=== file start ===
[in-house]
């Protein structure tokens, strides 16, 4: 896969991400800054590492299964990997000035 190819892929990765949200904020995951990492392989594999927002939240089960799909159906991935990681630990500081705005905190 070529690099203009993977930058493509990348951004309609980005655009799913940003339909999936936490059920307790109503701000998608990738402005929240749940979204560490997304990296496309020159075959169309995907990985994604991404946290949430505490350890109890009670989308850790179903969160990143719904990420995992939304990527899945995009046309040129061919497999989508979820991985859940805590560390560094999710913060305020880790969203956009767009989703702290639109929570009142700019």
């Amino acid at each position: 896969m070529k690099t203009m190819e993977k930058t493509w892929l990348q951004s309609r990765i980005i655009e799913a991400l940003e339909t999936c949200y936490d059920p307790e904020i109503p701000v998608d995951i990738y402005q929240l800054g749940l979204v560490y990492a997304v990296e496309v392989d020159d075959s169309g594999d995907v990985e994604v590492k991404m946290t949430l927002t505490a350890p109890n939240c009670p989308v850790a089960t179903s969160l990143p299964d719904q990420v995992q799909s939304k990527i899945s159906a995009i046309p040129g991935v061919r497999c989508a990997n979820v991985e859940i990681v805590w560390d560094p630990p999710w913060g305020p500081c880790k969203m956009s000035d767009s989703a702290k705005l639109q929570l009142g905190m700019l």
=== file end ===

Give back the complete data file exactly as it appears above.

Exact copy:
[in-house]
């Protein structure tokens, strides 16, 4: 896969991400800054590492299964990997000035 190819892929990765949200904020995951990492392989594999927002939240089960799909159906991935990681630990500081705005905190 070529690099203009993977930058493509990348951004309609980005655009799913940003339909999936936490059920307790109503701000998608990738402005929240749940979204560490997304990296496309020159075959169309995907990985994604991404946290949430505490350890109890009670989308850790179903969160990143719904990420995992939304990527899945995009046309040129061919497999989508979820991985859940805590560390560094999710913060305020880790969203956009767009989703702290639109929570009142700019």
């Amino acid at each position: 896969m070529k690099t203009m190819e993977k930058t493509w892929l990348q951004s309609r990765i980005i655009e799913a991400l940003e339909t999936c949200y936490d059920p307790e904020i109503p701000v998608d995951i990738y402005q929240l800054g749940l979204v560490y990492a997304v990296e496309v392989d020159d075959s169309g594999d995907v990985e994604v590492k991404m946290t949430l927002t505490a350890p109890n939240c009670p989308v850790a089960t179903s969160l990143p299964d719904q990420v995992q799909s939304k990527i899945s159906a995009i046309p040129g991935v061919r497999c989508a990997n979820v991985e859940i990681v805590w560390d560094p630990p999710w913060g305020p500081c880790k969203m956009s000035d767009s989703a702290k705005l639109q929570l009142g905190m700019l």